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Old 19.04.2011, 14:17
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Re: Zurich Bike Bell Etiquette

Where did you buy the two golden colanders? They would look nice in my kitchen!
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Old 19.04.2011, 14:30
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Re: Zurich Bike Bell Etiquette

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Where did you buy the two golden colanders? They would look nice in my kitchen!
Are you suggesting that women belong in the kitchen?
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Old 19.04.2011, 14:46
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Re: Zurich Bike Bell Etiquette

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You should not cycle on pavements or footpaths, nor on the "Wanderweg".

If the pedestrian is on the cycle path, then a strong bell action 20 meters away gives them time to move but doesn't scare them.
This is not 100% true. Many footpaths are joint footpath/cycle lanes. In this case cyclists and pedestrians share the path and both need to be aware of the others use.

As for "Wanderwegs" again that's contentious. In many Kantons it's not strictly forbidden to cycle (mountainbike) on the Wanderwegs. In some (eg Graubunden) it is expressly allowed by law. In some places it is forbidden but strict "bike verbot" signs are actually quite rare.

With more mountain bike tourism generating revenue for ski resorts in summer expect more Kantons to explicitly allow mountain bikes on the wanderwegs and expect to see signs like the following creeping up in a lot more places.

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Old 19.04.2011, 15:04
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Re: Zurich Bike Bell Etiquette

The official "Waldgesetz" states that bikes are allowed on all Waldstrassen and -wegen unless explicitly forbidden. It is up to each Gemeinde to define what is a Waldweg and what is not. In most cases, the trails are not offically classified - hence the grey area.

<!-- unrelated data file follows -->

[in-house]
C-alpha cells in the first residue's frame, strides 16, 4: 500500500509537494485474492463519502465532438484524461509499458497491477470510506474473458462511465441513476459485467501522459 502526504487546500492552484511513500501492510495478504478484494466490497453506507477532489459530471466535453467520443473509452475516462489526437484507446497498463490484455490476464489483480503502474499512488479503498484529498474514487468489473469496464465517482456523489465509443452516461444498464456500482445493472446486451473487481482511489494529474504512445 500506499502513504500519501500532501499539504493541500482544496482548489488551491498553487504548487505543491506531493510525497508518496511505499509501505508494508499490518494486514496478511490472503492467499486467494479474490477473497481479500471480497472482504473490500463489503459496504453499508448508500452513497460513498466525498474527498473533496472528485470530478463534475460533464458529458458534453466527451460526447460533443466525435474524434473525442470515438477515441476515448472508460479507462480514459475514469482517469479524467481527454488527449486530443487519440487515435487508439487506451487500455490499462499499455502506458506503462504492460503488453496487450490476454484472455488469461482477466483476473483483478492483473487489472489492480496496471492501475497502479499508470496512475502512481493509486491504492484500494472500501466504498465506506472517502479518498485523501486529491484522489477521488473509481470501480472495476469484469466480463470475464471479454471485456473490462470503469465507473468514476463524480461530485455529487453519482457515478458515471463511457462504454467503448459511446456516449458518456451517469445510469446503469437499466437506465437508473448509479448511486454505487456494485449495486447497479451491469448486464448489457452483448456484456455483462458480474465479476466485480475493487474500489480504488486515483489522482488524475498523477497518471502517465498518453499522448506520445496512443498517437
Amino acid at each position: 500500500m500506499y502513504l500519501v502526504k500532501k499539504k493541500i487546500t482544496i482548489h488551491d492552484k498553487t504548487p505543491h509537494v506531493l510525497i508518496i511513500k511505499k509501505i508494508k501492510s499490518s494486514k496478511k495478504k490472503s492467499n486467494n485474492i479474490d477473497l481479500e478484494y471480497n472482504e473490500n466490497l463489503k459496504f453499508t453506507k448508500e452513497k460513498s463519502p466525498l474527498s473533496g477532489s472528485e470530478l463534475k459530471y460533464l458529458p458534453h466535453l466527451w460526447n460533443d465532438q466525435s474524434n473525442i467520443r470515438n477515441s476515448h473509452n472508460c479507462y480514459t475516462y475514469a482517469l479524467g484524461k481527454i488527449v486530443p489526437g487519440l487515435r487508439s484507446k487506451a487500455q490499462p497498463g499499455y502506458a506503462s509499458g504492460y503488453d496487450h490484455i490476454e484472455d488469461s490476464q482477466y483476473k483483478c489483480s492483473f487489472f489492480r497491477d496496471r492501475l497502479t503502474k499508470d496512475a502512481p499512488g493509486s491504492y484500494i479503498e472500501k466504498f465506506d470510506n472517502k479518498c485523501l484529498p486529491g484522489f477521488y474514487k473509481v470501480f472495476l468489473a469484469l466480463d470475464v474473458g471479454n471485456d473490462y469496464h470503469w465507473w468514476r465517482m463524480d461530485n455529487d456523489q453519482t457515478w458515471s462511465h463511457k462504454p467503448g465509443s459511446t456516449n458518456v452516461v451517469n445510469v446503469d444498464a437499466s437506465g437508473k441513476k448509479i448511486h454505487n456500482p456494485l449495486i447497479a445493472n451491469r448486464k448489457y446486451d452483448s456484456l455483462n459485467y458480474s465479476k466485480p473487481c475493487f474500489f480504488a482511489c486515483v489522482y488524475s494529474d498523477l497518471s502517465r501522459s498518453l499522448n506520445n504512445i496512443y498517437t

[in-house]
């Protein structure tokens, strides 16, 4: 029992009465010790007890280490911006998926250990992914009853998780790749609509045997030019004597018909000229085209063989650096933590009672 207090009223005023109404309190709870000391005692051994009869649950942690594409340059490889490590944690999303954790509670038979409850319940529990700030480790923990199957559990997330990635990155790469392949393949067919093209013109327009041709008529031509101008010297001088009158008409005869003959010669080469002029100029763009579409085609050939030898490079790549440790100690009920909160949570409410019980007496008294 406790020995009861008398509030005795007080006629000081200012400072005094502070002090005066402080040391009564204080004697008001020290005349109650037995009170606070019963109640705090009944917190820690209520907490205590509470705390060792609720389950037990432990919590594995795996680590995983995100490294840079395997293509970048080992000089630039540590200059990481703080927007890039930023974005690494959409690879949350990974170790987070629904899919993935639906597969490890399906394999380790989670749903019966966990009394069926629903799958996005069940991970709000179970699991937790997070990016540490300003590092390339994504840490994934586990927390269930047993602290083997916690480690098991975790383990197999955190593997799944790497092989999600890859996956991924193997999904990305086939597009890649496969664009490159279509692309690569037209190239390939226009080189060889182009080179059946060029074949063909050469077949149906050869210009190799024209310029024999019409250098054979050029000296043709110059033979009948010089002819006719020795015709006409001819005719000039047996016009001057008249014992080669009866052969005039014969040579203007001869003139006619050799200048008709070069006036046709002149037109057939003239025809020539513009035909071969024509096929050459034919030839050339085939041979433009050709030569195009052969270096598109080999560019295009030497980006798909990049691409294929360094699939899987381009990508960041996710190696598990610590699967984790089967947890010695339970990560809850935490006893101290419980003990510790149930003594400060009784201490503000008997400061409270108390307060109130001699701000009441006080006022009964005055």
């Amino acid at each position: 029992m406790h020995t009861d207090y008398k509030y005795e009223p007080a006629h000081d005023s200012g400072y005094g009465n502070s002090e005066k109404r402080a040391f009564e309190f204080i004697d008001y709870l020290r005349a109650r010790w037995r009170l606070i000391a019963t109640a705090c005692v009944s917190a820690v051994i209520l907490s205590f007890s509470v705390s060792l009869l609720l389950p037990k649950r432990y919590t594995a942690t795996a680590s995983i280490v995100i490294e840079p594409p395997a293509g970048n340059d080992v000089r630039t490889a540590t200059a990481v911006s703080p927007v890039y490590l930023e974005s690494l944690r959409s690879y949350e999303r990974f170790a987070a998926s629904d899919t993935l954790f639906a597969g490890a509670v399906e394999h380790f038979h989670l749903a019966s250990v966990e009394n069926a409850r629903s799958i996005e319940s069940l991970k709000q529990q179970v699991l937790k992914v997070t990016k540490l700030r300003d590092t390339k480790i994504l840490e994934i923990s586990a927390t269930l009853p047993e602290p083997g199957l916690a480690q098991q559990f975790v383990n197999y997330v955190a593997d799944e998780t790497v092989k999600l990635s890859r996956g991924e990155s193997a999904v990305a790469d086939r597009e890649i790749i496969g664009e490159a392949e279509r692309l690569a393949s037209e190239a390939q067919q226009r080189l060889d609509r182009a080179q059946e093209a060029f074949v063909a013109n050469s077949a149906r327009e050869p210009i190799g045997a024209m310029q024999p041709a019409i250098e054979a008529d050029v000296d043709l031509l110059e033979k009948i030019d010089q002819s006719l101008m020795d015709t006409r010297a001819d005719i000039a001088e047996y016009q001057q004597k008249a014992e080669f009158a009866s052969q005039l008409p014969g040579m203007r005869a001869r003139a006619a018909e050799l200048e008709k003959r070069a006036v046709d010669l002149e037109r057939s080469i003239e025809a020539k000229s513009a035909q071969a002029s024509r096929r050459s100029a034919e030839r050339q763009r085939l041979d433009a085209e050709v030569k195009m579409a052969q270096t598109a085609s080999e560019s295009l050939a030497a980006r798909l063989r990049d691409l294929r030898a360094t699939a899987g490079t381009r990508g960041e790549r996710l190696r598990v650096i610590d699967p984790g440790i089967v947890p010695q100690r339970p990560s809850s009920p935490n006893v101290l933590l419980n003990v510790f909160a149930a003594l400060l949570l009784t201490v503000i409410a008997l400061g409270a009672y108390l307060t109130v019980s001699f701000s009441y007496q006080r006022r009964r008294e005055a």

As Eire states, it's all about trail tolerence. 95% of bikers and walkers share the trails harmoniously. Unfortunately, the 5% of inconsiderate bikers and selfish walkers threaten to upset the balance.

Cheers

Jekyll
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Old 19.04.2011, 15:29
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Re: Zurich Bike Bell Etiquette

When I am out hiking I am very grateful when a cyclist rings his/her bell with enough time to allow me to get out of the way. Given that I usually have the muttley crew with me - one of whom moves slower than many a snail - it takes a few moments to get everyone off the path and into a 'sit'. Advance warning is much appreciated.

Safer for you, safer for me.
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Old 19.04.2011, 15:32
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Re: Zurich Bike Bell Etiquette

I ding the bell many times while at the same time yelling "out of my way you morons!"
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Old 19.04.2011, 15:47
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Re: Zurich Bike Bell Etiquette

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As Eire states, it's all about trail tolerence. 95% of bikers and walkers share the trails harmoniously. Unfortunately, the 5% of inconsiderate bikers and selfish walkers threaten to upset the balance.
If you have to move your children off to the side of a narrow path to let bikers past, a smile and a thank you from the bikers is greatly appreciated.

Last Sunday, we got a thank you rate of 100% from the bikers.